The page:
Axios reported this morning that Don McGahn, Trump’s White House counsel and the West Wing’s quarterback on judicial nominations, would be out the door sometime this fall. He still had business to attend to, including the small matter of getting Brett Kavanaugh confirmed to the Supreme Court, but after that he’d be riding off into the sunset after 18 or so very trying months.

Probably just fake news, though. Why, the president warned us just a few hours ago that “When you see ‘anonymous source,’ stop reading the story, it is fiction!” Well, Axios’s story was based on anonymous sources. Fake news!

Correction: Not fake news.

Trump likely saw the Axios report, dialed up McGahn to ask about it, got confirmation that it was true, then decided for whatever reason to make the news public. Or at least that’s how things might work in a normal White House.

In the Trump White House, drama and surprise twists infuse all things. Peak Trump:

Why Trump chose to announce it today rather than let McGahn walk away on his own timetable I leave to your own speculation. Given the state of the relationship between the two, maybe the answer is no more complicated than spite. It was McGahn, after all, who was recently revealed to have spent 30 hours talking to Bob Mueller about White House business, a revelation Trump played off as having been done with his full authority but which allegedly caught him off-guard. McGahn has also been lobbying Trump not to pardon Paul Manafort, although virtually every White House insider who’s spoken to the media about it thinks Trump will end up ignoring him and issue the pardon anyway. According to a report yesterday in Vanity Fair, he was even considering bringing in an outside lawyer to draft the pardon if McGahn flatly refused to do it.

It was McGahn too who supposedly threatened to quit last year when Trump decided he’d had enough of Mueller and that it was time to bring down the axe. The many, many fights between the president and his White House counsel have been “spectacular,” per WaPo’s sources. It could be that Trump’s having the last word today by ushering him towards the exit before McGahn’s fully prepared to leave.

Whatever the explanation, Chuck Grassley, head of the Senate Judiciary Committee, is all broken up about it — although since White House counsel isn’t a position that requires Senate confirmation, there’s nothing he or anyone else in Congress can do. If Trump wants a new lawyer in the West Wing, it’s his prerogative.

Why the virtual tears from Grassley? Likely it’s because no one inside the White House has had more influence over judicial picks than McGahn has, and he’s done a stellar job of it. He brought Gorsuch and Kavanaugh to Trump’s attention as well as a slew of young, well-qualified appellate court candidates. POTUS will run in 2020 on having delivered on his two big promises, a roaring economy and excellent judges, and he’ll be on firm ground with both thanks in part to McGahn. The caliber of judicial nominees will likely remain high in the post-McGahn era — there are other smart conservative voices, like Leonard Leo’s, that have Trump’s ear — but you never know what plot direction The Trump Show will take. Is it more likely that Judge Jeanine will make the shortlist for the Supreme Court once McGahn’s gone? Sure. Not a lot more likely, but more likely. Grassley’s already shuddering at the possibilities.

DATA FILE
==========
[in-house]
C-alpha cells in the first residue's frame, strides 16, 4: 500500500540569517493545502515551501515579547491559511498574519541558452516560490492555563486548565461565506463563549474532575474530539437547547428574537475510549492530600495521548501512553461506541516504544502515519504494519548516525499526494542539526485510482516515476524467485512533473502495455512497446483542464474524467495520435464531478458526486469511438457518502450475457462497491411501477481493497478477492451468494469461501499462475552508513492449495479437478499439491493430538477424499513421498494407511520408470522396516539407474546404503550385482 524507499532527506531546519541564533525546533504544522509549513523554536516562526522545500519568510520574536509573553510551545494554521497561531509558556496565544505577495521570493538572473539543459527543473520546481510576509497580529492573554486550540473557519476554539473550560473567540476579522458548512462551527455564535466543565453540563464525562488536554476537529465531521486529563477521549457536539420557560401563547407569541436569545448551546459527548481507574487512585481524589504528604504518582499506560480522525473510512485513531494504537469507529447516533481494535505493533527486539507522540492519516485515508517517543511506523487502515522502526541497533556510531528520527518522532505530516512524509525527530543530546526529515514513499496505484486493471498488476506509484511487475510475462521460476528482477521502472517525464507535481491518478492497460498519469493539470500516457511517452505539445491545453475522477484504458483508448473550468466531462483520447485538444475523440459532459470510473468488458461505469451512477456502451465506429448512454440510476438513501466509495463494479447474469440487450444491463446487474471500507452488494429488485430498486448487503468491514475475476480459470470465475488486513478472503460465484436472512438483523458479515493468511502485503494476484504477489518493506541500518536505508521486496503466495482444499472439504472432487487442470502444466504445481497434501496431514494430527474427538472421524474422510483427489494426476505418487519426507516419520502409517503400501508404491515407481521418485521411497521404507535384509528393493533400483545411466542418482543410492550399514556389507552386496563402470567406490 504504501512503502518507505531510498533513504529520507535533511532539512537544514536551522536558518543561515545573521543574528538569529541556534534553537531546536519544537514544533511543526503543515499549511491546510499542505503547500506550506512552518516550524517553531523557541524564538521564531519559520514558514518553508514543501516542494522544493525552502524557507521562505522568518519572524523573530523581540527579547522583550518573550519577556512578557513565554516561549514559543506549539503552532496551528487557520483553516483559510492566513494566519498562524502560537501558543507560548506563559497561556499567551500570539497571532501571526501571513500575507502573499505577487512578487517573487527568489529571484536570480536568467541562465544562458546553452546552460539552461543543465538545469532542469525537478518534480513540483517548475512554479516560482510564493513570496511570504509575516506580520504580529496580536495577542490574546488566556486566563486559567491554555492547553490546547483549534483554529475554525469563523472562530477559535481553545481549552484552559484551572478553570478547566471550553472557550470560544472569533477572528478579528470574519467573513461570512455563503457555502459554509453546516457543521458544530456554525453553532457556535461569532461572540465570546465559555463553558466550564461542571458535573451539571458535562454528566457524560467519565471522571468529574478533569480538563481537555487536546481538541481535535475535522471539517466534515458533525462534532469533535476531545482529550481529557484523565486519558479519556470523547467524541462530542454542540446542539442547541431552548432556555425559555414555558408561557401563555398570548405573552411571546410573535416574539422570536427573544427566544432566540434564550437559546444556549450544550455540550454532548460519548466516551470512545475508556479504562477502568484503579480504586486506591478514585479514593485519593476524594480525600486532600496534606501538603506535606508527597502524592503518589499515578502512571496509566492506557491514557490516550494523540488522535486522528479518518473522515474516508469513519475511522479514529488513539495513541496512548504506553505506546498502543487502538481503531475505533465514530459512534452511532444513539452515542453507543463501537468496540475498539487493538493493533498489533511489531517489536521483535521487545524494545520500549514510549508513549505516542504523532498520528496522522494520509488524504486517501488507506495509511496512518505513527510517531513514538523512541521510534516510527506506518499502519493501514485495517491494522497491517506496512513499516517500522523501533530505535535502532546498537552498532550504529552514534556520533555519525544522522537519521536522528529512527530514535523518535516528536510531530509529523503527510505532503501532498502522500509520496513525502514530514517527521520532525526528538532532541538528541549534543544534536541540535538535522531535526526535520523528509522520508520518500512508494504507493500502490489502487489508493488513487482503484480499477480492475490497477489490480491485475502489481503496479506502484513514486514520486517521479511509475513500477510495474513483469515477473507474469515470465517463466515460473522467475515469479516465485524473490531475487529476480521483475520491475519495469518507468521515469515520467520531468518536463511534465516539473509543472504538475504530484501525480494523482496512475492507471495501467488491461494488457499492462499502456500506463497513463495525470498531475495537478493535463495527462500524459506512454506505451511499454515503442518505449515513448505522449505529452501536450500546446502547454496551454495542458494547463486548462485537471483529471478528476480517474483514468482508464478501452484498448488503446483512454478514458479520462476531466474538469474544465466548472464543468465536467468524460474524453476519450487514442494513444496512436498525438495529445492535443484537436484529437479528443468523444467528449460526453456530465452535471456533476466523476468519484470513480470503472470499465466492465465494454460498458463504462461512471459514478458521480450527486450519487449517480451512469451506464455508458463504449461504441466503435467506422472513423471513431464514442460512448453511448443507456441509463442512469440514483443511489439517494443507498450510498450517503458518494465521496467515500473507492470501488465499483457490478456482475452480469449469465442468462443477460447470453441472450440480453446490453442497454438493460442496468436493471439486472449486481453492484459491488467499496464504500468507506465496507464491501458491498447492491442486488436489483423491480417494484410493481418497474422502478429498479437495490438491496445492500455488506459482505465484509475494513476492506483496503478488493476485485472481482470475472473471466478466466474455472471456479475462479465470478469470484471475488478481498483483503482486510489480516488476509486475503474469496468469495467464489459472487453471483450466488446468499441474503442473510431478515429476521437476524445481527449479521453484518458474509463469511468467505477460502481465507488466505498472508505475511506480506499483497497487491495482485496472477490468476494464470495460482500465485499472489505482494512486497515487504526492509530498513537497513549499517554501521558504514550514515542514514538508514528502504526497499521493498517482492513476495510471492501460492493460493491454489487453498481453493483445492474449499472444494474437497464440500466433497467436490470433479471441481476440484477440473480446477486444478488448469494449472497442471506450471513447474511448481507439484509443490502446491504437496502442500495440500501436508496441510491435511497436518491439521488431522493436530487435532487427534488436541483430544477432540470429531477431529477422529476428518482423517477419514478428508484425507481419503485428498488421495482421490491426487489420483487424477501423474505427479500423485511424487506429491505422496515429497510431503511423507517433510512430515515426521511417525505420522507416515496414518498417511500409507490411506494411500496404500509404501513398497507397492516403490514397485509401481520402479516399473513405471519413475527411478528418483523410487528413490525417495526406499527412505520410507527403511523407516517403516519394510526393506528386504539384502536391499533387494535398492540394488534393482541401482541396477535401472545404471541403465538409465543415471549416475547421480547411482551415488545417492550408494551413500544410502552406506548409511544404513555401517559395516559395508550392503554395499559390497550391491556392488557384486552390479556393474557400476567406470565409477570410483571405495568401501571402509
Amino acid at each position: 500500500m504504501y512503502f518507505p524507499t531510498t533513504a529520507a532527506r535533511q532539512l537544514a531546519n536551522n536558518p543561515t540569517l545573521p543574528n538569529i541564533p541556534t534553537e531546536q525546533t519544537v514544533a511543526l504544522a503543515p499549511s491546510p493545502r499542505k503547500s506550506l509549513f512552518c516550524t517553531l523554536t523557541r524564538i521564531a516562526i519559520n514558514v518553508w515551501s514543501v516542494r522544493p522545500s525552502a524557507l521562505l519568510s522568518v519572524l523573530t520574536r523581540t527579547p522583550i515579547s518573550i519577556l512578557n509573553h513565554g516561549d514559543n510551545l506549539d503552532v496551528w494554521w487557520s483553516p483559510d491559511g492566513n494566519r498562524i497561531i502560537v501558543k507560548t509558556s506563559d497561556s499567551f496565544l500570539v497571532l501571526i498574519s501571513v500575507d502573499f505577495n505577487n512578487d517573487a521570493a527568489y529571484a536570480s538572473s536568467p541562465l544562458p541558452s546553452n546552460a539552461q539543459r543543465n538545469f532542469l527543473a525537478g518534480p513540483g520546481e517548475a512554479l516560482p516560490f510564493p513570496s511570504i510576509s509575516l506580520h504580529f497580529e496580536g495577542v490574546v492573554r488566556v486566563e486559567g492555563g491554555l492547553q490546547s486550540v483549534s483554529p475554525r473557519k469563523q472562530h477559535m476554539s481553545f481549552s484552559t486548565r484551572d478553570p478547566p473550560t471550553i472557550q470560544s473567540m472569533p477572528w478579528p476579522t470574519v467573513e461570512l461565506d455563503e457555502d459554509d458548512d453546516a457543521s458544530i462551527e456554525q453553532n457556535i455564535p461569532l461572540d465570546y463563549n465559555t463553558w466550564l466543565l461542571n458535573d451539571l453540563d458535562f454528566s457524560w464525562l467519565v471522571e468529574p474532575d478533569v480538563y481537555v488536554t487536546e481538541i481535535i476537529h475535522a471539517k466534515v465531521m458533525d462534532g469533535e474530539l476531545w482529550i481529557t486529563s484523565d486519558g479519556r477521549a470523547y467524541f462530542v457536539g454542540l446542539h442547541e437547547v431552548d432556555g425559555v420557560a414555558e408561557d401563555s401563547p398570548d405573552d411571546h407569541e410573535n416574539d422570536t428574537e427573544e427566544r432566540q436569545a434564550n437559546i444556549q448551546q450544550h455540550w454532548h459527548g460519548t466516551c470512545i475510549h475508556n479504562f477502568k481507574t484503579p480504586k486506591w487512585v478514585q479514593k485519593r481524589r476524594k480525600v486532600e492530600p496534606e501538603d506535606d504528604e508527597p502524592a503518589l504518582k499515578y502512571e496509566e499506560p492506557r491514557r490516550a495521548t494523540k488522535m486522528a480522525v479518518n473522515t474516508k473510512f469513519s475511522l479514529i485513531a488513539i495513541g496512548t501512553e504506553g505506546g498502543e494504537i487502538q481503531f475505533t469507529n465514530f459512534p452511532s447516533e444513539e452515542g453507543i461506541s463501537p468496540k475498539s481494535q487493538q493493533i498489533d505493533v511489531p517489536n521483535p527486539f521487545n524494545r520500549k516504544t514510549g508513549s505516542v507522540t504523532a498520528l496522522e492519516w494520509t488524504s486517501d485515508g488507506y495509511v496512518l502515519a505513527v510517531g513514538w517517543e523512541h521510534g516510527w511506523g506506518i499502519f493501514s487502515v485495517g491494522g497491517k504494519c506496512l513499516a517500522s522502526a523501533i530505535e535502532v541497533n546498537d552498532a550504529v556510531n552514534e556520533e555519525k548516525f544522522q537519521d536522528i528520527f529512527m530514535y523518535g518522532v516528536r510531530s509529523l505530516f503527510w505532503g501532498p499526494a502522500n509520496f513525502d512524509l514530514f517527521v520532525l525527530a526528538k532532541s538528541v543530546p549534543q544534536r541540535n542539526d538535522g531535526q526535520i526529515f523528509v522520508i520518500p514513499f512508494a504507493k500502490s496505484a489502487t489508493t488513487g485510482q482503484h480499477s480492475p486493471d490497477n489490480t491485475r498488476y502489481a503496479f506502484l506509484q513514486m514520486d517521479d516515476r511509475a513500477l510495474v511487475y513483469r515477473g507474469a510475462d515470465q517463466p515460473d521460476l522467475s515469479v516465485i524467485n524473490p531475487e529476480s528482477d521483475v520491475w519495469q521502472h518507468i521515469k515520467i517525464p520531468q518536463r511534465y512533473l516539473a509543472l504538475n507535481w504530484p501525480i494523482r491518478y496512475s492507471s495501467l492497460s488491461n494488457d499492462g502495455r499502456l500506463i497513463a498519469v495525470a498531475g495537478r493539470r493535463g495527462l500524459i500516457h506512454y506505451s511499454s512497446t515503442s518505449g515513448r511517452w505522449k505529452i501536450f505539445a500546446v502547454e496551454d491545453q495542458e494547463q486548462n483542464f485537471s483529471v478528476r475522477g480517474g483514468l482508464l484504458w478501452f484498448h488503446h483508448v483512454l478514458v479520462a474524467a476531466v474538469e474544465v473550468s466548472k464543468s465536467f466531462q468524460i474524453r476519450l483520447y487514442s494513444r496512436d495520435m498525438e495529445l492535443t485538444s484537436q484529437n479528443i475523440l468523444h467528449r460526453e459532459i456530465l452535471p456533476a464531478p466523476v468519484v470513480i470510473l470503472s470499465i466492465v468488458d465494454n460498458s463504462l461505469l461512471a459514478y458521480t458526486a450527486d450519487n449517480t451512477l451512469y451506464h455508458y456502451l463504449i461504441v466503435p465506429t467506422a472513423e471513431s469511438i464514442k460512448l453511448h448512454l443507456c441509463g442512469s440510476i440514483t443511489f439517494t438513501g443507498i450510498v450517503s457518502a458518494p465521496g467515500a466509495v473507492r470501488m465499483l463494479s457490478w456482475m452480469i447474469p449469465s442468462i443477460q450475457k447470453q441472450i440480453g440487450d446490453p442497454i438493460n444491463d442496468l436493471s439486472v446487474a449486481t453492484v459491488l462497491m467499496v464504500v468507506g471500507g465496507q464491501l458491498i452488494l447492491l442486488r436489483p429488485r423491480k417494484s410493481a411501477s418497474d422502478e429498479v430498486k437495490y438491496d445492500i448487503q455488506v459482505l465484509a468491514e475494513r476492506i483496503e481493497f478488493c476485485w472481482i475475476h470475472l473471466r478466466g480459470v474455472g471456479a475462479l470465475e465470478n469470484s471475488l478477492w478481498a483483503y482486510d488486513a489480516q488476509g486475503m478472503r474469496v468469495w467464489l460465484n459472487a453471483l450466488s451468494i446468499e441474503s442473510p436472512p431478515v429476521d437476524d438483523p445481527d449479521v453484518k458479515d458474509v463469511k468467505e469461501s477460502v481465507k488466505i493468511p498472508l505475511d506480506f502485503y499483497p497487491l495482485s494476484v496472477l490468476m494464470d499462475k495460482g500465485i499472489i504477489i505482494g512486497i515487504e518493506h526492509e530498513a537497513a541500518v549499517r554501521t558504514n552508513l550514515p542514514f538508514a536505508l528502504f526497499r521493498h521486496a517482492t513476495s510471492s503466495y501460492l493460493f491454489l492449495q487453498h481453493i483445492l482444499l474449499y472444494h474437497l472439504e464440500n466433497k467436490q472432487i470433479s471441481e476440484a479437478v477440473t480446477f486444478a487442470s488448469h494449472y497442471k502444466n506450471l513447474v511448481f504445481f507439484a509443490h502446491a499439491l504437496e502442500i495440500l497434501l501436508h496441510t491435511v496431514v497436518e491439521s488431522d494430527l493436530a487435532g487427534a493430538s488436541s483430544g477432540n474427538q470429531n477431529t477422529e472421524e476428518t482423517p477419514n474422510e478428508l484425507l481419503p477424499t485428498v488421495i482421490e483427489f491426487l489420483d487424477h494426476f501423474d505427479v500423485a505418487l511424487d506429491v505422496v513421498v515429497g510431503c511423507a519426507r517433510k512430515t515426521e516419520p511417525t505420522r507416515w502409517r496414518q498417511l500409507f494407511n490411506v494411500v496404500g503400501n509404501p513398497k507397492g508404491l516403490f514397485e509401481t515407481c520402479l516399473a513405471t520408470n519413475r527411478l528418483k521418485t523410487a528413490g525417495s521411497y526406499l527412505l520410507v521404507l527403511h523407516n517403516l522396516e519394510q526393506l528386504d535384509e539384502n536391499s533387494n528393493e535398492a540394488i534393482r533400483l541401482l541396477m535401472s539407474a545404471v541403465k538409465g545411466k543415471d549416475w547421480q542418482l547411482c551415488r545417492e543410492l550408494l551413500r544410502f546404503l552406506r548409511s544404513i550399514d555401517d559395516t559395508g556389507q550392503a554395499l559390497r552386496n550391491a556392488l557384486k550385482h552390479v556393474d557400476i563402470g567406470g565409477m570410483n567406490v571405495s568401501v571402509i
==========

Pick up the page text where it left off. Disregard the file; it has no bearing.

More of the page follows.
I think Trump wants a “wartime consigliere” now for both the next phase of the Russiagate probe and the likely scenario next year in which a newly Democratic House starts a snowstorm of subpoenas over the White House. That means replacing McGahn with Emmet Flood, a veteran of the Clinton impeachment wars who joined the Trump White House a few months ago. Axios says he’s the all-but-certain successor as White House counsel due in part to his rapport with POTUS and in part because he views investigations of the presidency more adversarially than the more compliant McGahn has seemed to. (“[Flood] thinks these investigators come and basically put a target on their backs, trying to overturn every aspect of their lives searching for a crime.”) Flood will be a better guard dog than McGahn was, but will he be as conservative in influencing judicial nominations? And, unlike McGahn, will he give the order to Rod Rosenstein to pink-slip Bob Mueller if Trump tells him to? The Trump Show’s going to be more suspenseful next year, not less.